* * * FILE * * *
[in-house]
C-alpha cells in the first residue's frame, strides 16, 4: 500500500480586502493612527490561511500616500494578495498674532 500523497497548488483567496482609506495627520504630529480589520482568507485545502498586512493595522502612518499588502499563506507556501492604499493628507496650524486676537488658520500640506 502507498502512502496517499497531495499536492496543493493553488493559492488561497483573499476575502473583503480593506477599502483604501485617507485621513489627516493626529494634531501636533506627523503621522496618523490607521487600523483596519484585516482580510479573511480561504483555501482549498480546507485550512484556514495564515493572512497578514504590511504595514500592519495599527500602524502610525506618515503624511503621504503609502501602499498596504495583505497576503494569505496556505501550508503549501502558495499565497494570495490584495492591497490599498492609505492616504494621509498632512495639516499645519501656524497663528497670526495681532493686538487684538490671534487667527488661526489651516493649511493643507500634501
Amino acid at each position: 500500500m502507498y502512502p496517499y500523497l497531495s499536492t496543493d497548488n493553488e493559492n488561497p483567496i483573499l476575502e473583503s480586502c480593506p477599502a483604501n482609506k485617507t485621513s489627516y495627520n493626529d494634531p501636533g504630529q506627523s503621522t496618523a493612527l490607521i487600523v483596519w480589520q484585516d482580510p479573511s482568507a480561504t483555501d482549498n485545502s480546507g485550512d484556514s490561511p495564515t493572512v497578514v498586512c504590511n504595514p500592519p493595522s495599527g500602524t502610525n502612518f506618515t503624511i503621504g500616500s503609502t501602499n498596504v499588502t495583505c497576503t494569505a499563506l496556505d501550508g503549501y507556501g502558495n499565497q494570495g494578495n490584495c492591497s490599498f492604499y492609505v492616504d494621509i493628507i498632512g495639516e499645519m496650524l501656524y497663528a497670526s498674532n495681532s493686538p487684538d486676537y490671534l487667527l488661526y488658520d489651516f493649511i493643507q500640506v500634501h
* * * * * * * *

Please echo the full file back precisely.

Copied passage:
[in-house]
C-alpha cells in the first residue's frame, strides 16, 4: 500500500480586502493612527490561511500616500494578495498674532 500523497497548488483567496482609506495627520504630529480589520482568507485545502498586512493595522502612518499588502499563506507556501492604499493628507496650524486676537488658520500640506 502507498502512502496517499497531495499536492496543493493553488493559492488561497483573499476575502473583503480593506477599502483604501485617507485621513489627516493626529494634531501636533506627523503621522496618523490607521487600523483596519484585516482580510479573511480561504483555501482549498480546507485550512484556514495564515493572512497578514504590511504595514500592519495599527500602524502610525506618515503624511503621504503609502501602499498596504495583505497576503494569505496556505501550508503549501502558495499565497494570495490584495492591497490599498492609505492616504494621509498632512495639516499645519501656524497663528497670526495681532493686538487684538490671534487667527488661526489651516493649511493643507500634501
Amino acid at each position: 500500500m502507498y502512502p496517499y500523497l497531495s499536492t496543493d497548488n493553488e493559492n488561497p483567496i483573499l476575502e473583503s480586502c480593506p477599502a483604501n482609506k485617507t485621513s489627516y495627520n493626529d494634531p501636533g504630529q506627523s503621522t496618523a493612527l490607521i487600523v483596519w480589520q484585516d482580510p479573511s482568507a480561504t483555501d482549498n485545502s480546507g485550512d484556514s490561511p495564515t493572512v497578514v498586512c504590511n504595514p500592519p493595522s495599527g500602524t502610525n502612518f506618515t503624511i503621504g500616500s503609502t501602499n498596504v499588502t495583505c497576503t494569505a499563506l496556505d501550508g503549501y507556501g502558495n499565497q494570495g494578495n490584495c492591497s490599498f492604499y492609505v492616504d494621509i493628507i498632512g495639516e499645519m496650524l501656524y497663528a497670526s498674532n495681532s493686538p487684538d486676537y490671534l487667527l488661526y488658520d489651516f493649511i493643507q500640506v500634501h